A lack of Dicksonia antarctica roots indicating death?

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RogerBacardy
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A lack of Dicksonia antarctica roots indicating death?

Post by RogerBacardy » Mon Sep 12, 2011 9:18 am

I was doing a bit of planting this weekend & decided to move the 3ft Dicksonia antarctica stump that has not pushed out a crozier all year. I'm presuming it's dead, but am living in hope. I was moving it to replace with a basjoo, but intend to keep the Dicksonia antarctica and replant somewhere a bit more secluded.


When I went to excavate it I was expecting a big mass of roots as it had been planted in good quality soil and seemed pretty anchored down with good frond sizes the previous year. However, it rocked with only a little pushing and came out with a very small rootball.

So, it's now September, the Dicksonia antarctica has no croziers, the top of the stump is hard and there's very little in the way of roots. I guess this just confirms it's a gonner.


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kata
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Re: A lack of Dicksonia antarctica roots indicating death?

Post by kata » Mon Sep 12, 2011 9:24 am

Stick a plant on top Rog

:lol: :lol:
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Tom2006
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Re: A lack of Dicksonia antarctica roots indicating death?

Post by Tom2006 » Mon Sep 12, 2011 9:44 am

The lack of roots won't be because its dead it just means it wasn't established before it died. If its not pushed out any croziers all year then I would say its sadly died. No harm in keeping it in a sheltered spot planted in the ground it might come back next year although unlikely.
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RogerBacardy
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Re: A lack of Dicksonia antarctica roots indicating death?

Post by RogerBacardy » Mon Sep 12, 2011 9:58 am

I planted it summer 2009 & it pulled through the following winter okay.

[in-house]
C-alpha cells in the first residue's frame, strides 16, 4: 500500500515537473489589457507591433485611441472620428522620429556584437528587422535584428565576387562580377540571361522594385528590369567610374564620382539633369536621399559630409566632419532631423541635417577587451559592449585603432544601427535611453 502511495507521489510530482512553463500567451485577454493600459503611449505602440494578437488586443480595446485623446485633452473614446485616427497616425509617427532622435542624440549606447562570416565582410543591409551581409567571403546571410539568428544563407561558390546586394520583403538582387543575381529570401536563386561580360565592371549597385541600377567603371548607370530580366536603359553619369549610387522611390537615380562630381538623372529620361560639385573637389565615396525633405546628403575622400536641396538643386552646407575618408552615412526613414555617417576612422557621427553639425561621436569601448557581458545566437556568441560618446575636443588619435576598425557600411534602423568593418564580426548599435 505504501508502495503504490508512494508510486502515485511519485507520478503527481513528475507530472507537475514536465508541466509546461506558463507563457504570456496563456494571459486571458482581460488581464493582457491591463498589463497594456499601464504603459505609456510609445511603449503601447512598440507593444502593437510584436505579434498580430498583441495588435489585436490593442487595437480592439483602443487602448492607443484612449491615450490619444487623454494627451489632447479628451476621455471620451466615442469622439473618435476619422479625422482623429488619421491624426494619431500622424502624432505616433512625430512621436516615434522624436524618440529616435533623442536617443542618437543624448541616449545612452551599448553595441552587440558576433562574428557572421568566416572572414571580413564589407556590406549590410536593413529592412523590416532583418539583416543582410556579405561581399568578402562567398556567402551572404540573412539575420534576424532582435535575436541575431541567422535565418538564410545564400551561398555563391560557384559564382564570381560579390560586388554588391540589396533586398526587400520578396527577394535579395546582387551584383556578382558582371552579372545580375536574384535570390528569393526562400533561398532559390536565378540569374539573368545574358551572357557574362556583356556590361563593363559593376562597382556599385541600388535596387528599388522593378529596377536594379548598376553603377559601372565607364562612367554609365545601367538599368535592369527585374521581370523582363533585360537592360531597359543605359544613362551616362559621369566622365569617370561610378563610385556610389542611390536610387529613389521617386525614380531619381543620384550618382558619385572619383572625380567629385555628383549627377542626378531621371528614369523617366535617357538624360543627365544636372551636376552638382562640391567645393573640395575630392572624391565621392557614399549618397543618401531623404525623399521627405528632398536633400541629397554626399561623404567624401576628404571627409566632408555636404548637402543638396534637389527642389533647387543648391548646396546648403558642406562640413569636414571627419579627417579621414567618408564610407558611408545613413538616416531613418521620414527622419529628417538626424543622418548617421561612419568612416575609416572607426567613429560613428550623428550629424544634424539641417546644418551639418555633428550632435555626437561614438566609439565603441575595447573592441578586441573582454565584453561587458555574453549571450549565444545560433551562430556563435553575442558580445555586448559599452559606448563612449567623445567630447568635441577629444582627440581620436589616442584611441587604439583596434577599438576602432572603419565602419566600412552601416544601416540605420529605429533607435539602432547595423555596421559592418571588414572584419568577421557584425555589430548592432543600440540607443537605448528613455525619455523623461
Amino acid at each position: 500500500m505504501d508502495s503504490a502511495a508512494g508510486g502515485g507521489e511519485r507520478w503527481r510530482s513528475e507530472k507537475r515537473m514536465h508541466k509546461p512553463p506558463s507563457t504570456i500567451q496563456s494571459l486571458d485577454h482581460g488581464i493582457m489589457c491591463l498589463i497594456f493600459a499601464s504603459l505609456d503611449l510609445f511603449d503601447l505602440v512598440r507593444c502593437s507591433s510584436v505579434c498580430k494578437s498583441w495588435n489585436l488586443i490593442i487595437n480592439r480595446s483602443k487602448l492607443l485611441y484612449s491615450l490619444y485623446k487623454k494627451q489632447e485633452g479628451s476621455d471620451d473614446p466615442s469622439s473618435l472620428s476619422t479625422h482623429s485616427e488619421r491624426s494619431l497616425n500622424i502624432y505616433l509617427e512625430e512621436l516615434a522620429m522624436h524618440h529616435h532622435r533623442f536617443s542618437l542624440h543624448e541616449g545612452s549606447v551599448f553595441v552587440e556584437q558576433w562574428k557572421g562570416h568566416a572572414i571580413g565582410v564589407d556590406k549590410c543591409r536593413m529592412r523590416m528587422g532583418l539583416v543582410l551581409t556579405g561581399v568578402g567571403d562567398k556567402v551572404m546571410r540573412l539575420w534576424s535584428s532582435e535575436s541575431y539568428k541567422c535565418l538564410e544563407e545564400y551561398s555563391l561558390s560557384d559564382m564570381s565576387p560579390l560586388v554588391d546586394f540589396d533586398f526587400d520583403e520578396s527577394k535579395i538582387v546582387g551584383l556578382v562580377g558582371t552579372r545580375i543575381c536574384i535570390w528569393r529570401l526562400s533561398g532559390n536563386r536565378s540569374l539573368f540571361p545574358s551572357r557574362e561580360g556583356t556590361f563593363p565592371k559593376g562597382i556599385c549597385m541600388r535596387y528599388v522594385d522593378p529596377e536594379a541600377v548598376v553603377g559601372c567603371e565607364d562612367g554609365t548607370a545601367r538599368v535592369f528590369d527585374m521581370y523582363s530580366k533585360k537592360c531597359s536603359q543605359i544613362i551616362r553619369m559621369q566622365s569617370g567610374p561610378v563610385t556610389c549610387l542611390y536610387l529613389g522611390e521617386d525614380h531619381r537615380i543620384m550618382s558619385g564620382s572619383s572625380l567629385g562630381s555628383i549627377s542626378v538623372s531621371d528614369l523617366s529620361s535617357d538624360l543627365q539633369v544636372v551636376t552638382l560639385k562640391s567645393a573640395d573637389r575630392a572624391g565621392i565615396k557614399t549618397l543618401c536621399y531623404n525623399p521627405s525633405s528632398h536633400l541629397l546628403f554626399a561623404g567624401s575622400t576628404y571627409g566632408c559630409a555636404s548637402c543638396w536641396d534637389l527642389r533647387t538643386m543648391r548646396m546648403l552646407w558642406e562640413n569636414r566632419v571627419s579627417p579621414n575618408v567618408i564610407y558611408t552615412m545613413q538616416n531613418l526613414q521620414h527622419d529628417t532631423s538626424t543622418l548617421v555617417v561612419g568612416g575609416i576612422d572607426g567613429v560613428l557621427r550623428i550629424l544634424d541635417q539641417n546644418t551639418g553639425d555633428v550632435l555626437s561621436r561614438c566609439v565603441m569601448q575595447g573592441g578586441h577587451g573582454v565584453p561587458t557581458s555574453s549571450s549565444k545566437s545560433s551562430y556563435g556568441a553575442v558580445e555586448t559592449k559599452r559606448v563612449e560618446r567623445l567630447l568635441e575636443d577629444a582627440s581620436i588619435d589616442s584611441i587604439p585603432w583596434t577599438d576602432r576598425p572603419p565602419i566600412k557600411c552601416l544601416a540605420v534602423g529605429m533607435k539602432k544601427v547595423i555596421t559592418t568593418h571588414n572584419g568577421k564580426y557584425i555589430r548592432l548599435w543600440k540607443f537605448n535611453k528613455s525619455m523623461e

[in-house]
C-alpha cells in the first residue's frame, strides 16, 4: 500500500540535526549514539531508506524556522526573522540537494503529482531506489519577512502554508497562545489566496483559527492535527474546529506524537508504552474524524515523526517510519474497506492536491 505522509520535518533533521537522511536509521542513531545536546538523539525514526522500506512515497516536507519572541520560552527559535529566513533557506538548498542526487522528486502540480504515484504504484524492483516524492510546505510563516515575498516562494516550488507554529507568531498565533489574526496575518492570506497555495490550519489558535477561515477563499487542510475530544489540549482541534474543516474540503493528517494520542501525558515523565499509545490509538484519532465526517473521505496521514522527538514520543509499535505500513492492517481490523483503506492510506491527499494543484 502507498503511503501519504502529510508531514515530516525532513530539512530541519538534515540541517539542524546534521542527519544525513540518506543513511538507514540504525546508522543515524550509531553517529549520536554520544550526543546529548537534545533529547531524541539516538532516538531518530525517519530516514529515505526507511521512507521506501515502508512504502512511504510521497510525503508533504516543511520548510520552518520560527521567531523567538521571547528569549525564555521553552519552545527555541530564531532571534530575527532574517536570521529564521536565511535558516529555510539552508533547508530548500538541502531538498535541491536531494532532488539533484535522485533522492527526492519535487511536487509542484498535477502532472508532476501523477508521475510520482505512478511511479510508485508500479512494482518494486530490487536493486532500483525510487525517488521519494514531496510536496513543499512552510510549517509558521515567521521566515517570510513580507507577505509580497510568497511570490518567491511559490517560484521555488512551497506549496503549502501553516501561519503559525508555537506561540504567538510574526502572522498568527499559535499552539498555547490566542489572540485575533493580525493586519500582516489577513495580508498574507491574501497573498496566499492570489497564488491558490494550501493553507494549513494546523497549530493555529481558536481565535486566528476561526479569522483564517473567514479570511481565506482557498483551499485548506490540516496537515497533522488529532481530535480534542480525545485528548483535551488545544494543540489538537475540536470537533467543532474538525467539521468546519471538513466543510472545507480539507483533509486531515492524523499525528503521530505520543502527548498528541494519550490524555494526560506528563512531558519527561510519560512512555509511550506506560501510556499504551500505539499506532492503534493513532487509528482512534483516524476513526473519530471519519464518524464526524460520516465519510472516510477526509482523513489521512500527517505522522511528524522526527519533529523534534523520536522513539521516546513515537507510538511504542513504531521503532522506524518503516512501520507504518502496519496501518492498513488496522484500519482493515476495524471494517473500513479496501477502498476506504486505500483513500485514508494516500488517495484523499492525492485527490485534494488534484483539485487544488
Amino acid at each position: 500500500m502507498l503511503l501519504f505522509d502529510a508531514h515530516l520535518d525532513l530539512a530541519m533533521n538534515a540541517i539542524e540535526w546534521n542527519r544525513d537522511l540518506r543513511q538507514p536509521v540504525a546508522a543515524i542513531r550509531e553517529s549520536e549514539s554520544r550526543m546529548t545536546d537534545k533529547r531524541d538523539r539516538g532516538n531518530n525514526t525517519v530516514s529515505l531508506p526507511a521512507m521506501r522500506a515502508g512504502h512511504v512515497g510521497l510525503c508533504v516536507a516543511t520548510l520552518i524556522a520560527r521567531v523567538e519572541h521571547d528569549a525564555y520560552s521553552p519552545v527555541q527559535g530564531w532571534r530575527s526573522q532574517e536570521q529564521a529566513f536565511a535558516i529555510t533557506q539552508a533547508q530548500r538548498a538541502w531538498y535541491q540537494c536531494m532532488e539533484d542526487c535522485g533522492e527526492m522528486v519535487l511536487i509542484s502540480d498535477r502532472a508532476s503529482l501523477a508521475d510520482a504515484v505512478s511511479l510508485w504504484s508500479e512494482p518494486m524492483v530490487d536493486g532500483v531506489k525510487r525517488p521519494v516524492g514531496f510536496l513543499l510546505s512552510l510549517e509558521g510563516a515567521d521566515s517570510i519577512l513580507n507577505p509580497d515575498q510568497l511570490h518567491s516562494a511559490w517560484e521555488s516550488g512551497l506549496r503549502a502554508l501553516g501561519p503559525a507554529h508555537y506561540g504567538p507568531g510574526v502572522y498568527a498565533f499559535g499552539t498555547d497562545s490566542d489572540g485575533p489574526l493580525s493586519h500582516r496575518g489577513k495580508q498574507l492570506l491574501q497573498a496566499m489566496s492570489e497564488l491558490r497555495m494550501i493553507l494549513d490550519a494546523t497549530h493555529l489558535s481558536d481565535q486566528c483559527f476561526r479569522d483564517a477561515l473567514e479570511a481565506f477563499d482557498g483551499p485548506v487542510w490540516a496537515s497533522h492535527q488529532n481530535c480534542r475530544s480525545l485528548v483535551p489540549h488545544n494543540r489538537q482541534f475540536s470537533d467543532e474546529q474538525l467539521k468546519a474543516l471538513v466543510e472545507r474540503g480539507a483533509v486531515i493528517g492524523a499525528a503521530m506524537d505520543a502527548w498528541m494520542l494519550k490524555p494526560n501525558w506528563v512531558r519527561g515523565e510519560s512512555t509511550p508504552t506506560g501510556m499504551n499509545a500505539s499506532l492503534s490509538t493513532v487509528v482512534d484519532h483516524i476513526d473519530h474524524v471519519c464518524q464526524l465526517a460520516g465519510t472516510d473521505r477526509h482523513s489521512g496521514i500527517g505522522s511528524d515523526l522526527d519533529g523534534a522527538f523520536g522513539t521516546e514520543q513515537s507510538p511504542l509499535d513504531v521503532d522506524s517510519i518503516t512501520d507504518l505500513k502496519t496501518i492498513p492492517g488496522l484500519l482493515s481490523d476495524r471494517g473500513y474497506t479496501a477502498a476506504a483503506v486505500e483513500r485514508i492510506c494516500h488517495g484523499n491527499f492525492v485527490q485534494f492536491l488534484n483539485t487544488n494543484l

Here it is June 2010:

Image


I think it was the very low temperatures in Dec 2010 that killed it, although I would be surprised if it didn't extend out many roots in the 18 or so months it had, which I why I was wondering if roots disintegrating could be another indicator of death.


But if what you're saying is correct then I guess the roots that established when it was alive would still be there after it dies.


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kata
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Re: A lack of Dicksonia antarctica roots indicating death?

Post by kata » Mon Sep 12, 2011 10:04 am

I understand your concerns Rog, it was beautiful.

:( :(
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Tom2006
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Re: A lack of Dicksonia antarctica roots indicating death?

Post by Tom2006 » Mon Sep 12, 2011 10:38 am

Yes they would be evident. Mine, that died, and I dug up, all had their root balls. The root balls aren't that big really, although much larger than was once thought (in the days of sitting them in concrete etc) and had not reduced in size as I lifted them relatively quickly after death.

They can take quite some time to establish a root system though. My oldest potted tree fern had completely filled its VERY LARGE pot with roots to the point I had to smash the pot to get it out :? :roll:
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RogerBacardy
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Re: A lack of Dicksonia antarctica roots indicating death?

Post by RogerBacardy » Mon Sep 12, 2011 10:52 am

Cool, thanks for the info.

I was probably thinking along the lines of Phoenix canariensis_CIDP roots, which had me expecting a big mass. What you say makes sense, so I guess this thread is now pointless, as a dearth of roots is no indicator of death!

Was my fault it died, I got cocky with the protection and only protected the very central crown. Here it is Dec 2010, probably just as the snow was killing it!

Image

Still, not all doom and gloom, it only cost me about £30 as I bought in a sale and I have already replaced it with a basjoo which will look great there.

I might buy another Dicksonia antarctica from Seagrave nurseries, they're still doing 25% off right now. Might just go for a 2footer to keep postage costs down to just £8.


Tom2006
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Re: A lack of Dicksonia antarctica roots indicating death?

Post by Tom2006 » Mon Sep 12, 2011 11:12 am

Don't beat yourself up too much, many Dicksonia antarctica were lost last winter, even with loads of protection! I had mine wrapped in blankets, carpet, fleece, straw etc etc
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Re: A lack of Dicksonia antarctica roots indicating death?

Post by Nigel Fear » Mon Sep 12, 2011 7:50 pm

I'd be inclined to hang on until next summer, and hope it's just taking a gap-year, though admittedly it doesn't sound too promising. I have a couple of very healthy looking treeferns that fully flushed this year, even remained evergreen from the previous winter, plus one that didn't at all, although there's a few knuckles lurking in there curled-up, I just hope it will wait now for another 6 months or so sitting out the winter,and adjusting to northern hemisphere time.


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